Marine Corps General James Amos is doing some extra-curricular activities this month. Have you heard? USA Today just reported that he and other officers are making the rounds to various Marine bases worldwide, to check into the disciplines and regiments of our soldiers there. His goal is to meet with officers and encourage them to get “back to true north” and to focus on accountability and discipline.
These rounds are due in part to the video tapes that have made their way onto the news—video tapes of Marines posing next to Taliban corpses with symbols that looked like Nazi swastikas; and also photos of Marines shown urinating on dead Taliban fighters. While incidents like this have happened before, they’re especially viral today in that we can videotape and post everything publicly.
“This conduct is particularly troubling in that it portends a lack of discipline and accountability by Marines…and leadership; we are allowing our standards to erode,” Amos warned in a letter issued to Marine leaders throughout the Corps.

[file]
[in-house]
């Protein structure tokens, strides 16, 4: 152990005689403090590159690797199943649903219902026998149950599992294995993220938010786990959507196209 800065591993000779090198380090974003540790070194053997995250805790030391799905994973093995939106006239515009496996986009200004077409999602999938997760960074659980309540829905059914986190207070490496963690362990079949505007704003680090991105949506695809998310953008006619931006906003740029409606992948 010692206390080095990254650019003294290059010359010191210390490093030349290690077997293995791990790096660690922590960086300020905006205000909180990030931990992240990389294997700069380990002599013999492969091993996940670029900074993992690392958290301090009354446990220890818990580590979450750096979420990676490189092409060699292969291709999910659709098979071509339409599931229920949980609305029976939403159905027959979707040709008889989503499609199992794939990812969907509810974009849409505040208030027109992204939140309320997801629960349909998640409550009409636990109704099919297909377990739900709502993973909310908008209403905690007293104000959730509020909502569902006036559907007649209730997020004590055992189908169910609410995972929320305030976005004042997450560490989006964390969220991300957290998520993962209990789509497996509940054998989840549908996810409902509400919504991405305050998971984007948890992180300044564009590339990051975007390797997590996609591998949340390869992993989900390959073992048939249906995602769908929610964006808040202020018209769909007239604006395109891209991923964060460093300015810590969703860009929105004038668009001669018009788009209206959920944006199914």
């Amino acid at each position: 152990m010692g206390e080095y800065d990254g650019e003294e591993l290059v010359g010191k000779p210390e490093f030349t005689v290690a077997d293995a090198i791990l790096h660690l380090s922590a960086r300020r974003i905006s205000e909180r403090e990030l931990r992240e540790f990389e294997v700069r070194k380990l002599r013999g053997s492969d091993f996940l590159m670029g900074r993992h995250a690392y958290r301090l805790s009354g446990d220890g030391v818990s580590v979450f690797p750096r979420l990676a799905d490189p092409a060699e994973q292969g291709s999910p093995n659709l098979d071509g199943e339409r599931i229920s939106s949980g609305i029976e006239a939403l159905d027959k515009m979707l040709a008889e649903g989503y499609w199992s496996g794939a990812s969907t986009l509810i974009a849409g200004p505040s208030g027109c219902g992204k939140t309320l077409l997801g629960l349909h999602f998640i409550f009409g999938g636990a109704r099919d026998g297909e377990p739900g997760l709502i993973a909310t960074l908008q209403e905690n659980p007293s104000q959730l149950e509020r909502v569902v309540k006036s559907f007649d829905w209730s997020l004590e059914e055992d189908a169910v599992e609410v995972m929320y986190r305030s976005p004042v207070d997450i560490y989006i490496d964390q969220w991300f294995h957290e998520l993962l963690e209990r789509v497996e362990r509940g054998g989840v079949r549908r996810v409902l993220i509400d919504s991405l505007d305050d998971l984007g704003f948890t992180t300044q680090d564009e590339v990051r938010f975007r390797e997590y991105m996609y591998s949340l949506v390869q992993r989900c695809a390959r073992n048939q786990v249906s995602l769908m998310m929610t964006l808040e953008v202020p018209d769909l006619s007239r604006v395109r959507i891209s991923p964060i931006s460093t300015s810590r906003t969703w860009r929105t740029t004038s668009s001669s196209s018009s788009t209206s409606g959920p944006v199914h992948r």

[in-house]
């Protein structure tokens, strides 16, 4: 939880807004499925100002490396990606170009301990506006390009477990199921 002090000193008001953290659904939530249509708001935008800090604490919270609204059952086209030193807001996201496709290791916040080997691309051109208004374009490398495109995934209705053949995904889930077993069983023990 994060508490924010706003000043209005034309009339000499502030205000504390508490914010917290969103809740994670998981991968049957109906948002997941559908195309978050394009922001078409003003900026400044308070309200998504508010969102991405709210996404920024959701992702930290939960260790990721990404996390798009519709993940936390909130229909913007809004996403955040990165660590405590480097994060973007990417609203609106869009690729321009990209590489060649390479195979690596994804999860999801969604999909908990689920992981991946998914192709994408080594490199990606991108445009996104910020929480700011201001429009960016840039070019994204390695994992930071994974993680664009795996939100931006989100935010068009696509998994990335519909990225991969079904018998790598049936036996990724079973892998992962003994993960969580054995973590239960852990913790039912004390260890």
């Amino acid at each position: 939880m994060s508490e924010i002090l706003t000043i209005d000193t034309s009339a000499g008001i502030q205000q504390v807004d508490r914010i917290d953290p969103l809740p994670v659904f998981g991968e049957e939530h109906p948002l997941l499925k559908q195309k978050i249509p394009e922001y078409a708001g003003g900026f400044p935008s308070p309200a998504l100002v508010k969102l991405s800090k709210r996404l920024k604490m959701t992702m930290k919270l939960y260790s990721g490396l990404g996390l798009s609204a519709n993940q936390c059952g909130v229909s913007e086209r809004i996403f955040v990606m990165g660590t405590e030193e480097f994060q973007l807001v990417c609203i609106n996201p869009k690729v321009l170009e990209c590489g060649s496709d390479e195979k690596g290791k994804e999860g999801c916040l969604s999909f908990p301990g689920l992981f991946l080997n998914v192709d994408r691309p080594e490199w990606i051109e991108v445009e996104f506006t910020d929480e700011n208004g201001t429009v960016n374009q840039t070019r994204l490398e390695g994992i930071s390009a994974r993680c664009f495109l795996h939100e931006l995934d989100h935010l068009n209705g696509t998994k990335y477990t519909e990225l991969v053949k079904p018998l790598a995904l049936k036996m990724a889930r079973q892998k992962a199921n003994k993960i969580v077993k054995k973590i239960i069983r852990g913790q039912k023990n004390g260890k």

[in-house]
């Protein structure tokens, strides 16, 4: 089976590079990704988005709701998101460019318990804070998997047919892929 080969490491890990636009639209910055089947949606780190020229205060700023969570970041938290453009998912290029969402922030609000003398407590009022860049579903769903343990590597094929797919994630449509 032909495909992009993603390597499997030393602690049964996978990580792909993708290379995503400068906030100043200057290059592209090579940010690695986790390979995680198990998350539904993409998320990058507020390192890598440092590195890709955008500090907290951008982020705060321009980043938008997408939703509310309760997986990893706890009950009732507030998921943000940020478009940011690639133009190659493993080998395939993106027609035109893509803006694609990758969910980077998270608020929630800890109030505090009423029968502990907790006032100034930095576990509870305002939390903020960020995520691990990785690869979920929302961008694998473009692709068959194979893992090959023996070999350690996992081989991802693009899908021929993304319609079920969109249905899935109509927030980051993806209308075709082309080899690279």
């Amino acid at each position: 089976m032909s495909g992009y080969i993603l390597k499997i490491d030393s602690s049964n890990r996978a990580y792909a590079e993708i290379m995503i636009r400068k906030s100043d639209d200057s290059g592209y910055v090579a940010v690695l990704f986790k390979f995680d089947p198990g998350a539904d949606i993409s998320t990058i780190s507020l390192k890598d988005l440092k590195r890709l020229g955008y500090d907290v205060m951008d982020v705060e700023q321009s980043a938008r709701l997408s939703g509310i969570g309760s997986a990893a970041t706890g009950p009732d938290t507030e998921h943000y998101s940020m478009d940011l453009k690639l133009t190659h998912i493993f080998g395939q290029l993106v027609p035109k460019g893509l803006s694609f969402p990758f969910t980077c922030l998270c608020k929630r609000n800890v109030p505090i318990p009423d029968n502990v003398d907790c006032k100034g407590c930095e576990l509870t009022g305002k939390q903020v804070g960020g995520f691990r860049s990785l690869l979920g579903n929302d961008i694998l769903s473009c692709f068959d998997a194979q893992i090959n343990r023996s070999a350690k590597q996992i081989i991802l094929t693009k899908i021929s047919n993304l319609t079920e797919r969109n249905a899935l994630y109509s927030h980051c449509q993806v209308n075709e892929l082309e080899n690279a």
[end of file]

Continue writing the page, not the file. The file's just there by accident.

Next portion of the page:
While I don’t believe the Marine Corps is on the edge of disaster—I do believe this story brings up a vivid illustration of what happens in every culture when it fails to hold fast to timeless values. It drifts. In the name of “staying current with the times” cultures throughout history have scoffed at old-fashioned virtues—and left them for a more tolerant, less narrow view. This is what happened when the Roman Empire began to decline in power. Citizens took for granted the very foundations that had made the empire great. Everyone relaxed; celebrated leisure and decided anything and everything was acceptable. And it drifted. Sadly, Rome paid a dear price for this evolution. They were overthrown by Barbarians, who possessed greater convictions and disciplines.
I’m actually glad General Amos is making the visits to his bases. It’s just a reminder to the officers there of who the Marines were meant to be. No drifting.
I have a question for you. Have you drifted from the disciplines that got you where you are today? Has your organization wandered, as well? Could you play the role of General Amos…and revisit the question about who you really are?
Drifting requires no discipline at all. Alignment with values does. It’s up to you.